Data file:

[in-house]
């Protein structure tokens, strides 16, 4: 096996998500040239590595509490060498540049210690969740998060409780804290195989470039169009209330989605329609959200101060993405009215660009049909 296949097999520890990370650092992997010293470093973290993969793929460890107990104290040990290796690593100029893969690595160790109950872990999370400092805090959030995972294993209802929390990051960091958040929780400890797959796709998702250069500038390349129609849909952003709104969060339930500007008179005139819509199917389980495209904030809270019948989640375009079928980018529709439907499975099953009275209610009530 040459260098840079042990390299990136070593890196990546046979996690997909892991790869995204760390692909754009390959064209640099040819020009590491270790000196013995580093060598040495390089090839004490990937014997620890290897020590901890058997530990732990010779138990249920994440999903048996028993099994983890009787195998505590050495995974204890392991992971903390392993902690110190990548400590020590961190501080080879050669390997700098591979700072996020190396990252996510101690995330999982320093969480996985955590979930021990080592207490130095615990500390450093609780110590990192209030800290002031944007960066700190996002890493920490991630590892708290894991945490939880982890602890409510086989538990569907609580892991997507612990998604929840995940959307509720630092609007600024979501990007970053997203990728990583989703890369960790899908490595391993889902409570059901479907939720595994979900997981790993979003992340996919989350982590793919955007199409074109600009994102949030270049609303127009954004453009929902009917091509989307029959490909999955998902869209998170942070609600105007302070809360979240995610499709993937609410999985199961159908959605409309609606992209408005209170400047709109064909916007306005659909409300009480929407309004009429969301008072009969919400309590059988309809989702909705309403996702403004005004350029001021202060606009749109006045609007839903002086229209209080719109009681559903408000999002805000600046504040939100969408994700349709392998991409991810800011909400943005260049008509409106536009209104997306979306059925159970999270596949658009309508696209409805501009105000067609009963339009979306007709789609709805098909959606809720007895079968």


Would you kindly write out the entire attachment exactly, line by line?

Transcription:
[in-house]
């Protein structure tokens, strides 16, 4: 096996998500040239590595509490060498540049210690969740998060409780804290195989470039169009209330989605329609959200101060993405009215660009049909 296949097999520890990370650092992997010293470093973290993969793929460890107990104290040990290796690593100029893969690595160790109950872990999370400092805090959030995972294993209802929390990051960091958040929780400890797959796709998702250069500038390349129609849909952003709104969060339930500007008179005139819509199917389980495209904030809270019948989640375009079928980018529709439907499975099953009275209610009530 040459260098840079042990390299990136070593890196990546046979996690997909892991790869995204760390692909754009390959064209640099040819020009590491270790000196013995580093060598040495390089090839004490990937014997620890290897020590901890058997530990732990010779138990249920994440999903048996028993099994983890009787195998505590050495995974204890392991992971903390392993902690110190990548400590020590961190501080080879050669390997700098591979700072996020190396990252996510101690995330999982320093969480996985955590979930021990080592207490130095615990500390450093609780110590990192209030800290002031944007960066700190996002890493920490991630590892708290894991945490939880982890602890409510086989538990569907609580892991997507612990998604929840995940959307509720630092609007600024979501990007970053997203990728990583989703890369960790899908490595391993889902409570059901479907939720595994979900997981790993979003992340996919989350982590793919955007199409074109600009994102949030270049609303127009954004453009929902009917091509989307029959490909999955998902869209998170942070609600105007302070809360979240995610499709993937609410999985199961159908959605409309609606992209408005209170400047709109064909916007306005659909409300009480929407309004009429969301008072009969919400309590059988309809989702909705309403996702403004005004350029001021202060606009749109006045609007839903002086229209209080719109009681559903408000999002805000600046504040939100969408994700349709392998991409991810800011909400943005260049008509409106536009209104997306979306059925159970999270596949658009309508696209409805501009105000067609009963339009979306007709789609709805098909959606809720007895079968």